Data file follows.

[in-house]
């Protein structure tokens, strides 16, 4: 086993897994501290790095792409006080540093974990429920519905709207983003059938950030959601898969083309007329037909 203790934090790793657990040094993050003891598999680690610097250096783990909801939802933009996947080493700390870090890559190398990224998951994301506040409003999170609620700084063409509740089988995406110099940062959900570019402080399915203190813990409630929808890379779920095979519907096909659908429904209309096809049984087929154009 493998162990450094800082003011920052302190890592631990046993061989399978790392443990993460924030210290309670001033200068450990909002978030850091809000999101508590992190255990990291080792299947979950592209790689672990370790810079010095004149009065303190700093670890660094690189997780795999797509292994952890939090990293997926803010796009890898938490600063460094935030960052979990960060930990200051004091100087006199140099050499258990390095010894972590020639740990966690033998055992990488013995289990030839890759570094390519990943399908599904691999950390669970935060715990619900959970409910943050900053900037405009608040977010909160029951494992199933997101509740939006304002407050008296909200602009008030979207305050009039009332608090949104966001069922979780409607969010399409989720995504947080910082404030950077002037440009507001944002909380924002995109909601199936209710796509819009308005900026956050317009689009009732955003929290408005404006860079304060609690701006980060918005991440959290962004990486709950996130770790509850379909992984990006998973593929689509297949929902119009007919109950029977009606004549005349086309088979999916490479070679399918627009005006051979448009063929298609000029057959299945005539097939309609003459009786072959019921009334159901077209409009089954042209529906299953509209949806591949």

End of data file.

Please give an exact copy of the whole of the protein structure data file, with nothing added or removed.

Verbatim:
[in-house]
């Protein structure tokens, strides 16, 4: 086993897994501290790095792409006080540093974990429920519905709207983003059938950030959601898969083309007329037909 203790934090790793657990040094993050003891598999680690610097250096783990909801939802933009996947080493700390870090890559190398990224998951994301506040409003999170609620700084063409509740089988995406110099940062959900570019402080399915203190813990409630929808890379779920095979519907096909659908429904209309096809049984087929154009 493998162990450094800082003011920052302190890592631990046993061989399978790392443990993460924030210290309670001033200068450990909002978030850091809000999101508590992190255990990291080792299947979950592209790689672990370790810079010095004149009065303190700093670890660094690189997780795999797509292994952890939090990293997926803010796009890898938490600063460094935030960052979990960060930990200051004091100087006199140099050499258990390095010894972590020639740990966690033998055992990488013995289990030839890759570094390519990943399908599904691999950390669970935060715990619900959970409910943050900053900037405009608040977010909160029951494992199933997101509740939006304002407050008296909200602009008030979207305050009039009332608090949104966001069922979780409607969010399409989720995504947080910082404030950077002037440009507001944002909380924002995109909601199936209710796509819009308005900026956050317009689009009732955003929290408005404006860079304060609690701006980060918005991440959290962004990486709950996130770790509850379909992984990006998973593929689509297949929902119009007919109950029977009606004549005349086309088979999916490479070679399918627009005006051979448009063929298609000029057959299945005539097939309609003459009786072959019921009334159901077209409009089954042209529906299953509209949806591949």